The Ankulen is, up front and foremost, a story of a girl and her long-lost imaginary friends. That's what it had been from the first, and it never changed. Yet, as I wrote it, I discovered that it was also a story about family.
The first half of The Ankulen is primarily about friendship. True, Tisha is posing as Jen's adopted sister, but she's still her imaginary friend. The only real family member you meet in the fist half of the book is Jen's mom, and that's only briefly in chapter eight.
The second half of the book focuses more on family. In the second half, Jen is trying to get to know her two new siblings, as well rethinking her behavior to her own parents growing up.
Relationships are probably one of my favorite parts of writing. The complexity of human nature and how people so different can be best friends just fascinates me. And tossing up otherwise mortal enemies into a family? No wonder my characters think I torture them.
There are really only six important secondary characters in The Ankulen, and Jen's relationship with each is different.
Chris: Chris was Jen's protector, her valiant knight. Her safety, and Tisha's, are his first priority. Her memories of him are mixed. She can't remember anything negative about him, but ... for the longest time after his disappearance, she hated him. Since then, she's managed to tame the hatred into more of a wariness, and, by the time he makes his appearance, she's willing to work with him. His relationship with Lady Jenifer has always been rather on the formal side.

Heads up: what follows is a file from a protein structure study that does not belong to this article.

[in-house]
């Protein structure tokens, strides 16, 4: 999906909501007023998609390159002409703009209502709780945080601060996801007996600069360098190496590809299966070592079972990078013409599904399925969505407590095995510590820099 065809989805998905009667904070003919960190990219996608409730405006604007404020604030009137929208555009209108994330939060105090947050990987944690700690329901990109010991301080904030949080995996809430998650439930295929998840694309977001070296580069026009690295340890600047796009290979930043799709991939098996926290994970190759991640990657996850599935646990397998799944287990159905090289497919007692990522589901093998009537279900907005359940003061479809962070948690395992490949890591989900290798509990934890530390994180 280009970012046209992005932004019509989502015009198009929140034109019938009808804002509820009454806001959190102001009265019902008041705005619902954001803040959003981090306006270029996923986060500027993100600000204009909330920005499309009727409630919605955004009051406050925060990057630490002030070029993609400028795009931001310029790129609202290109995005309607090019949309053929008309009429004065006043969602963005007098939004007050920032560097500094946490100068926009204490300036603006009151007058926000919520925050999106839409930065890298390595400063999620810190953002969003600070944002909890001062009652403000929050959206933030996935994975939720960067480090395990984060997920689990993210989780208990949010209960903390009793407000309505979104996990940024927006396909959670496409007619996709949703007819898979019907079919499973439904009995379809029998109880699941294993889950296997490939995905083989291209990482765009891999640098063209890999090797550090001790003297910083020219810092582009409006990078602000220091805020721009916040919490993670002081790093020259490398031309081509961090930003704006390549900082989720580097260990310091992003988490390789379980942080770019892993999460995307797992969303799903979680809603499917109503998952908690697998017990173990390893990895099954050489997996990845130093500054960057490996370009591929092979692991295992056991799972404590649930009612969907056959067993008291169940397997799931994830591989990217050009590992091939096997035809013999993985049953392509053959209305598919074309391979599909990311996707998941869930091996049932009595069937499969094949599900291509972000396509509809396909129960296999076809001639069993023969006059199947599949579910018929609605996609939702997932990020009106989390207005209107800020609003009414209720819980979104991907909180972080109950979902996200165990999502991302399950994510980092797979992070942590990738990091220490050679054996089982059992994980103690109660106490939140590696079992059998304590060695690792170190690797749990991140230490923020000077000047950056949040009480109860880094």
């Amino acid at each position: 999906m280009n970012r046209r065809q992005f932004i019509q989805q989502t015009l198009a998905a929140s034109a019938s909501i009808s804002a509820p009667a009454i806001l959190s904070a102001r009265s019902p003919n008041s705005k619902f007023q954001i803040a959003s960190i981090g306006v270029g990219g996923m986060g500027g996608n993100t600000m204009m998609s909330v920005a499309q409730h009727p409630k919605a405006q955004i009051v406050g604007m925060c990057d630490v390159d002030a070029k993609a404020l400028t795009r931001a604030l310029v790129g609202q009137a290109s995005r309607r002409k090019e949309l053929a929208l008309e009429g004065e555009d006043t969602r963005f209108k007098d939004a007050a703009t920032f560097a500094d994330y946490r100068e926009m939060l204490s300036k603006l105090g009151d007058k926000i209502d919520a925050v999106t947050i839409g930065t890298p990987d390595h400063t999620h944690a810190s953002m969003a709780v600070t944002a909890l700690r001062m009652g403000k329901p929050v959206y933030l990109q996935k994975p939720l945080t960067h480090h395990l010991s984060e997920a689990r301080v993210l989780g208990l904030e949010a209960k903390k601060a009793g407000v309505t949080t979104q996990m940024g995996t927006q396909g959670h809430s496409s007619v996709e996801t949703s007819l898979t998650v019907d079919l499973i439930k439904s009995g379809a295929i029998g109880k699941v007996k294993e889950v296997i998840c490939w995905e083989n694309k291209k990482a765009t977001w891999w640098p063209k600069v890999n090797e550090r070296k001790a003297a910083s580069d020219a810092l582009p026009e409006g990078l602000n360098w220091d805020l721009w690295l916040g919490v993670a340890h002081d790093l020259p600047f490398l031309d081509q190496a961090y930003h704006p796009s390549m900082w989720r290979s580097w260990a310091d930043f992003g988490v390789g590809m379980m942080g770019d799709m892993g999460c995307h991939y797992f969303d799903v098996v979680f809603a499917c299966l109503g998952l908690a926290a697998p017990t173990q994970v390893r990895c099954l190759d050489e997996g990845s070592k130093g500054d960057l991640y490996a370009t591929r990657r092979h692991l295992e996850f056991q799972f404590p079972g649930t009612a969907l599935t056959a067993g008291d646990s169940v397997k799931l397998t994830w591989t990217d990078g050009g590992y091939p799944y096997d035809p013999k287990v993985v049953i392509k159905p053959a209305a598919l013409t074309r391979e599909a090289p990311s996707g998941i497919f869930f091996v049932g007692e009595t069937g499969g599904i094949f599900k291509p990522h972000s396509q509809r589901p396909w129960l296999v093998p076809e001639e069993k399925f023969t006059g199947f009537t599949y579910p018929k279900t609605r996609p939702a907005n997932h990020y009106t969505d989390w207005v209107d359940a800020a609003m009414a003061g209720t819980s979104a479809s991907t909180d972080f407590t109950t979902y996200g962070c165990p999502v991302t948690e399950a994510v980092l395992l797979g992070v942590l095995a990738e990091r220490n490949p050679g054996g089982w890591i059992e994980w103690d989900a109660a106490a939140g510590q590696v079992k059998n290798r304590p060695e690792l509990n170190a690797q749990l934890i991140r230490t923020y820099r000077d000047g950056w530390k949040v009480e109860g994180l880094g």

Tisha: Letitia was the first thing Jen brought to life after receiving her Ankulen, and was always the closest to her. Letitia knew all of Jen's secrets, all of her worries, all of her cares ... until she and Chris called Jen's wrath upon their heads. Now ... well, let's just say Jen barely speaks to her, let alone entrusts her with valuable secrets. Tisha finds this painful - possibly the most painful part of their punishment.
Mom: Jen's mom (whose name I still don't know ...) is the one person who never gave up on Jen getting her imagination back. There are times when Jen resents this - as she puts it,
It's easier to squeeze juice out of a rock than it is to squeeze a story out of my brain.
- The Ankulen
but she really does want her imagination back, and, when she goes home for lunch in chapter eight, she thanks her mother for doing it.
Derek: Derek and Jen's relationship has a very rocky start. She's an odd combination of shyness and mischief, and he finds her as confusing as much as she finds him intimidating. It's not until nearly the end of the book that they develop a sort of alliance ... and even a tiny bit of sibling trust.
Megan: Megan and Jen hit it off well right from the start. Megan is in awe of Jen's imaginative powers, while Jen is refreshed by Megan's innocence. She tries to be a bit of a peacemaker between Jen and Derek, and, while Jen listens ... Derek doesn't always.